ERIC Number: ED323939
Record Type: RIE
Publication Date: 1990-Feb
Personalizing Math Word Problems.
Lopez, Cecilia L.
The primary purpose of this study was to investigate the effects of three levels of personalization--individual, group, and non-personalized--on the achievement of seventh grade Hispanic boys and girls on mathematics word problems. Subjects were 123 seventh grade Hispanic students from a rural junior high school near Phoenix, Arizona. A pretest was employed to control for potential initial achievement differences by treatment or sex. Subjects were blocked by sex on the basis of their pretest scores, then randomly assigned within each block to the three treatments. A biographical inventory was administered three weeks prior to the administration of treatments to collect, in addition to biographical data, information regarding favorite objects, places, persons, and events for use in personalizing the word problems. The three treatments were administered during regularly scheduled math classes. Achievement was measured the following day using a 16-item constructed response posttest immediately after completion of the review material. An attitude scale was administered to measure the student's level of interest in the lesson and perceived level of difficulty, perception of the importance of the lesson, the level of importance attached to seeing one's name in print, preference for personalized or non-personalized problems, and preference for word or number problems. Analyses of the data indicate that personalization had a significant effect on student achievement on two-step problems, and that there was no significant difference in the overall performance of males and females. Attitude data generally favored individualized personalization over the other two treatments. (29 references) (GL)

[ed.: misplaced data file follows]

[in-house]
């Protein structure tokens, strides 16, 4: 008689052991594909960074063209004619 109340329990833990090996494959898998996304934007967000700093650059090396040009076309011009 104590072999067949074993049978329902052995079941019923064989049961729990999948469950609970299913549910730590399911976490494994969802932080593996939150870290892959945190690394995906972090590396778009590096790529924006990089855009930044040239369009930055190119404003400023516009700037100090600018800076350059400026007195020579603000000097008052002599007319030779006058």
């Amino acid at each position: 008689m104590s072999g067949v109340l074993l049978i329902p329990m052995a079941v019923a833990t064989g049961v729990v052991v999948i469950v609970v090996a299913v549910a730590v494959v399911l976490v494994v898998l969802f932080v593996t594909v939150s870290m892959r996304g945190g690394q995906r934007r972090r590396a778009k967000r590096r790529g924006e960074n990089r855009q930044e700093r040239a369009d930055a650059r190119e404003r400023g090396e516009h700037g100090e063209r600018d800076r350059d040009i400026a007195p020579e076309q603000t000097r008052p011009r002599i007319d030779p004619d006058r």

Publication Type: Reports - Research; Speeches/Meeting Papers
Education Level: N/A
Authoring Institution: N/A
Note: In: Proceedings of Selected Paper Presentations at the Convention of the Association for Educational Communications and Technology; see IR 014 535.